We called the people on the poster and they said they'd send their friends out. I had my headlamp from biking so I put that on and went up the embankment cautiously. I had noticed in the past I could see animal eyes in the darkness using the headlamp. After searching a bit, I found a pair of eyes looking back at me from under a tree near the building.

I went back and called again and really set things in motion. They called Animal Control to try and catch the dog, and sent a half-dozen people our way to help find her. One of the women affiliated with Operation Greece Pug Rescue and the officer from Animal Control arrived nearly simultaneously. We went up the embankment and found the dog—this time positively identified as Ivy. Unfortunately, she did manage to get away.

But she had been in the elements for about 7 days already, so she wasn't moving too fast. I watched her cross under Averill then continue to past Alexander before I lost sight of her, all the while fortunately staying in the snow and out of traffic. Jenn and I got back in the car and looped around again. We found Ivy just about on the entrance ramp. We stopped the car to call that we saw her, but she started running back. We followed her and tried to keep some distance, but she doubled back again and we lost her.

We got in touch with the Animal Control officer and one of the women involved. The officer provided a can of food for the dog and they were planning to set a live trap over night. We left and decided to see if we could find her again. We stopped in the Goodwill parking lot to look for tracks on Byron Street and found some, but no dog.

We got back to the car and called the woman from the Pug Rescue to say we were going home. She said that they had her—they actually caught Ivy. She was badly dehydrated, had hypothermia, and was on her way to the pet emergency center! It turns out she also had a laceration on her leg and a possible fracture.

A sickly black lab being carried by a volunteer.

Ivy gets rescued by a volunteer.

By today she was out of emergency care and it looks like she's going to survive. She'll need some more veterinary care in the coming weeks. If you want, you can donate through the PayPal link on the lower-right of the Another Chance Pet Rescue website.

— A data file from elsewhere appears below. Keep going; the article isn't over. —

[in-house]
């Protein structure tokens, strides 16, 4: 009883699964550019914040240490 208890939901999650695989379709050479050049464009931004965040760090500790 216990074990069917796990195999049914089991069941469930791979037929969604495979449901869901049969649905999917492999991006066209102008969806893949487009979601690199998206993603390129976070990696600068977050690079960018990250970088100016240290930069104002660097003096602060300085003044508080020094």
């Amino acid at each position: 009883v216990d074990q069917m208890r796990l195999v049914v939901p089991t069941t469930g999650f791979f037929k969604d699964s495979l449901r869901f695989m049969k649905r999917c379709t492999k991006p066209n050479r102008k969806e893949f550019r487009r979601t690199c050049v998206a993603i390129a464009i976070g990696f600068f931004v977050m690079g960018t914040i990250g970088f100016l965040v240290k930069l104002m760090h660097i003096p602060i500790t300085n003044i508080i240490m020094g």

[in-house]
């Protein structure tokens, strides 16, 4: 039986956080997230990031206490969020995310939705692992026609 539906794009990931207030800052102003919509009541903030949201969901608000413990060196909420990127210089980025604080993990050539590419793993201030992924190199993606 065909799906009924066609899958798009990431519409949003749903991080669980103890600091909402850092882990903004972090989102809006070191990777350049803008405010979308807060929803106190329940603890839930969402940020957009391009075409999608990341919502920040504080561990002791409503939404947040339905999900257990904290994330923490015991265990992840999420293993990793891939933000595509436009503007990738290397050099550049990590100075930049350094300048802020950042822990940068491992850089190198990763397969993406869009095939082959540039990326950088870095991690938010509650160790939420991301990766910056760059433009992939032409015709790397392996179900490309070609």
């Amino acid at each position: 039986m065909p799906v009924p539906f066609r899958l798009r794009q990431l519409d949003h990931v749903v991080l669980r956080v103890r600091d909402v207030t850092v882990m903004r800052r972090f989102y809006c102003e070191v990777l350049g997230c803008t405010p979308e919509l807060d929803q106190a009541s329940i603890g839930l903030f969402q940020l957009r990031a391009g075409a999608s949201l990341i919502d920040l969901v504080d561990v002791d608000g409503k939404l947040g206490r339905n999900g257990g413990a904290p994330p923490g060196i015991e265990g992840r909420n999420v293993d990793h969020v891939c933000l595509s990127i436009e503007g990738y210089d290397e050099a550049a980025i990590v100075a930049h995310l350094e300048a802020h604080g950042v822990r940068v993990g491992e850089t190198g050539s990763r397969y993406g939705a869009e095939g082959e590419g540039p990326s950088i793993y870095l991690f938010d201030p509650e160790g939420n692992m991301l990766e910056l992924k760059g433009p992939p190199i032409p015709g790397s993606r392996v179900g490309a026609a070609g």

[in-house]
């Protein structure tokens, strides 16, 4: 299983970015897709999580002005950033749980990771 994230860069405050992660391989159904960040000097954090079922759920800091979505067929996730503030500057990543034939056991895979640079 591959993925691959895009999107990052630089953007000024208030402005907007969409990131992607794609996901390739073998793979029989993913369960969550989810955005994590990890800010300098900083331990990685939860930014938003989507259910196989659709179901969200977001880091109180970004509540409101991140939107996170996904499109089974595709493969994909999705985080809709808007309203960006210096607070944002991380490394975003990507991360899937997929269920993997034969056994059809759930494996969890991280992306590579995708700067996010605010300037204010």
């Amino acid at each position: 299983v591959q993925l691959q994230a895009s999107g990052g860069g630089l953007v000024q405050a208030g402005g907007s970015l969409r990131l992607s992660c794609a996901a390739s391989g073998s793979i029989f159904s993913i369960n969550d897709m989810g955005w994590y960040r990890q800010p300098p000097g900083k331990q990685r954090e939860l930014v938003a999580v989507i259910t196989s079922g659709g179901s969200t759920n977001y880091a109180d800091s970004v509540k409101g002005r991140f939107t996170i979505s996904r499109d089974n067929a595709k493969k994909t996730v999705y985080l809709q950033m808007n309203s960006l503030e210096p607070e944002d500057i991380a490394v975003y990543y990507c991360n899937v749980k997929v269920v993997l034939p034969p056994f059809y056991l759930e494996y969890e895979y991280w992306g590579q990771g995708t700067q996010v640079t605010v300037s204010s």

1 2014-Feb-13: Correction: it wasn't her mom who gave her the poster, but her mom was present.

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Rochester Movie Makers' "Mind2Movie Challenge" Screening at the Cinema

Ali, Ted, and I met with Jenn, and Jenn's mom at the Gatehouse restaurant for dinner. After that, we all headed to the Rochester Movie Makers' Mind2Movie Challenge screening at the Cinema. They screened last year's winner and the 19 entries then had an awards ceremony.

If you recall from the post introducing the Mind2Movie challenge this year, the gist was to try and include three elements in our story: a character, an object, and a scenario. We were scored based on how well we used our character, our prop, and our situation, the storytelling, and the film technique.

This year's winner was team "Claydogh" with its sole member, Ben Doran. (2014-Feb-18 update: You can view "Ed" on Vimeo now.) His film received a score substantially higher than any other team. They said the next 5 teams were differentiated by only 6 points (out of a possible 200). I seem to remember them being in the 140-range; we got 135, and a few people said they really liked ours (including the MC, Mike McFadden.) We're all very … umm … curious about the surly judge who seemed to like nothing about what we made, but three of the four judges thought it was quite good in all categories.

Ted uploaded our film to YouTube and you can watch it there, or you might be able to watch it below. The film is called "The Singer" and was to include an entertainer, a communicator, and a scenario in which the communicator is stolen. Ted plays The Singer, Jenn plays The Photographer, I'm The Conjurer, Lucy is The Singer's Dog, and Maia is The Photographer's Dog. (That's right: we decided to make a movie with two dogs!)